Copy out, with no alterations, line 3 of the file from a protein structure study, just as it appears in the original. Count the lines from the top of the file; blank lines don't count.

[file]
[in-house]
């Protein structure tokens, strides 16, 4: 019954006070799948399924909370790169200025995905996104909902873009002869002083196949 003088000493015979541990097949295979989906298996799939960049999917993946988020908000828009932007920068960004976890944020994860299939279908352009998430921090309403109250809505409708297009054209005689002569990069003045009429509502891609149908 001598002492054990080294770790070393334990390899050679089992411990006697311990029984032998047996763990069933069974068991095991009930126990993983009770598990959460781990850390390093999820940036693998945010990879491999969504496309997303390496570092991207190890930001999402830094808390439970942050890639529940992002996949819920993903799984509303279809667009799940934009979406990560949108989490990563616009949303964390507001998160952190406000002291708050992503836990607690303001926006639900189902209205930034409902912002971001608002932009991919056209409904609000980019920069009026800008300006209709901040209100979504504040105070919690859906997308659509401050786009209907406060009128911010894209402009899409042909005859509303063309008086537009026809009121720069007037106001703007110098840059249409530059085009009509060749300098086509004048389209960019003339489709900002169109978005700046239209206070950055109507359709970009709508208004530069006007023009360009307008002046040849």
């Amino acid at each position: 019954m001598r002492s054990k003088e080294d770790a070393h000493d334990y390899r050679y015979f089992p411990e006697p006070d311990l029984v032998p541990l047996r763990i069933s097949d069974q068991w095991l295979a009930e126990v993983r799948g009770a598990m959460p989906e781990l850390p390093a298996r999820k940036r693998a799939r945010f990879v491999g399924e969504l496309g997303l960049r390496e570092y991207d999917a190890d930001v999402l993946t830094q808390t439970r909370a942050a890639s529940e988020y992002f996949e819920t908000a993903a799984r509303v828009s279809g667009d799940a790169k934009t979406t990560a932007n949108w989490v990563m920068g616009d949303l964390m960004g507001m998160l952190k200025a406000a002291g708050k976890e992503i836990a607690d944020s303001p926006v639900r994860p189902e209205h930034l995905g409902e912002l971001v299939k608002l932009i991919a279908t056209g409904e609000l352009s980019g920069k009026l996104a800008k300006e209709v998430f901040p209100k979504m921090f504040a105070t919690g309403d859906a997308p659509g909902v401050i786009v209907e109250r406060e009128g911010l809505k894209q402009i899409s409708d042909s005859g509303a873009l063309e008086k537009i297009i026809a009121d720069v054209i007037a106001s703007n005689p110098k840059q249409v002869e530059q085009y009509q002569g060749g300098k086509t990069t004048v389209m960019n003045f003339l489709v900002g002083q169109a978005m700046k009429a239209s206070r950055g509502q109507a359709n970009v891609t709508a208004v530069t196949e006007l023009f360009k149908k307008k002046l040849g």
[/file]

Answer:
């Amino acid at each position: 019954m001598r002492s054990k003088e080294d770790a070393h000493d334990y390899r050679y015979f089992p411990e006697p006070d311990l029984v032998p541990l047996r763990i069933s097949d069974q068991w095991l295979a009930e126990v993983r799948g009770a598990m959460p989906e781990l850390p390093a298996r999820k940036r693998a799939r945010f990879v491999g399924e969504l496309g997303l960049r390496e570092y991207d999917a190890d930001v999402l993946t830094q808390t439970r909370a942050a890639s529940e988020y992002f996949e819920t908000a993903a799984r509303v828009s279809g667009d799940a790169k934009t979406t990560a932007n949108w989490v990563m920068g616009d949303l964390m960004g507001m998160l952190k200025a406000a002291g708050k976890e992503i836990a607690d944020s303001p926006v639900r994860p189902e209205h930034l995905g409902e912002l971001v299939k608002l932009i991919a279908t056209g409904e609000l352009s980019g920069k009026l996104a800008k300006e209709v998430f901040p209100k979504m921090f504040a105070t919690g309403d859906a997308p659509g909902v401050i786009v209907e109250r406060e009128g911010l809505k894209q402009i899409s409708d042909s005859g509303a873009l063309e008086k537009i297009i026809a009121d720069v054209i007037a106001s703007n005689p110098k840059q249409v002869e530059q085009y009509q002569g060749g300098k086509t990069t004048v389209m960019n003045f003339l489709v900002g002083q169109a978005m700046k009429a239209s206070r950055g509502q109507a359709n970009v891609t709508a208004v530069t196949e006007l023009f360009k149908k307008k002046l040849g």